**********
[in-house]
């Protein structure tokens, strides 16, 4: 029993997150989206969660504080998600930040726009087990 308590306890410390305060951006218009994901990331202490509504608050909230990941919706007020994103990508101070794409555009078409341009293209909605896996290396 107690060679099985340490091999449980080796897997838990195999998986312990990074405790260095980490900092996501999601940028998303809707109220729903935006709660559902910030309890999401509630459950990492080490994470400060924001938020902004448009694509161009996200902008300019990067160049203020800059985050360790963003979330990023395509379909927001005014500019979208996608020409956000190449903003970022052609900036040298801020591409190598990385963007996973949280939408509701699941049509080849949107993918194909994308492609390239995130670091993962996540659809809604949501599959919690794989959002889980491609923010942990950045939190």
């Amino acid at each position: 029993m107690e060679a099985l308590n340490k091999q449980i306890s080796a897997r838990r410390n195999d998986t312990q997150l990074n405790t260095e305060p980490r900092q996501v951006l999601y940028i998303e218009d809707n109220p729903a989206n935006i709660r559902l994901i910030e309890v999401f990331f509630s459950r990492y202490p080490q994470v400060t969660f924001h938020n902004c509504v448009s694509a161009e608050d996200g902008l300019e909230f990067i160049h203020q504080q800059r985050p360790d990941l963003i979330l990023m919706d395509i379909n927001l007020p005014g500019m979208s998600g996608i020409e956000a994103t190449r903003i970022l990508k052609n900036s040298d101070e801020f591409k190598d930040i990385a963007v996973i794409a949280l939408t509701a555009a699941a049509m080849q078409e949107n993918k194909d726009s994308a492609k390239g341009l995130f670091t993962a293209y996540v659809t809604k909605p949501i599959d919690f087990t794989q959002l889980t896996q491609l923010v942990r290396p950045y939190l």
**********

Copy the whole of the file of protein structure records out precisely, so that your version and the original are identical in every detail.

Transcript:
[in-house]
């Protein structure tokens, strides 16, 4: 029993997150989206969660504080998600930040726009087990 308590306890410390305060951006218009994901990331202490509504608050909230990941919706007020994103990508101070794409555009078409341009293209909605896996290396 107690060679099985340490091999449980080796897997838990195999998986312990990074405790260095980490900092996501999601940028998303809707109220729903935006709660559902910030309890999401509630459950990492080490994470400060924001938020902004448009694509161009996200902008300019990067160049203020800059985050360790963003979330990023395509379909927001005014500019979208996608020409956000190449903003970022052609900036040298801020591409190598990385963007996973949280939408509701699941049509080849949107993918194909994308492609390239995130670091993962996540659809809604949501599959919690794989959002889980491609923010942990950045939190």
């Amino acid at each position: 029993m107690e060679a099985l308590n340490k091999q449980i306890s080796a897997r838990r410390n195999d998986t312990q997150l990074n405790t260095e305060p980490r900092q996501v951006l999601y940028i998303e218009d809707n109220p729903a989206n935006i709660r559902l994901i910030e309890v999401f990331f509630s459950r990492y202490p080490q994470v400060t969660f924001h938020n902004c509504v448009s694509a161009e608050d996200g902008l300019e909230f990067i160049h203020q504080q800059r985050p360790d990941l963003i979330l990023m919706d395509i379909n927001l007020p005014g500019m979208s998600g996608i020409e956000a994103t190449r903003i970022l990508k052609n900036s040298d101070e801020f591409k190598d930040i990385a963007v996973i794409a949280l939408t509701a555009a699941a049509m080849q078409e949107n993918k194909d726009s994308a492609k390239g341009l995130f670091t993962a293209y996540v659809t809604k909605p949501i599959d919690f087990t794989q959002l889980t896996q491609l923010v942990r290396p950045y939190l």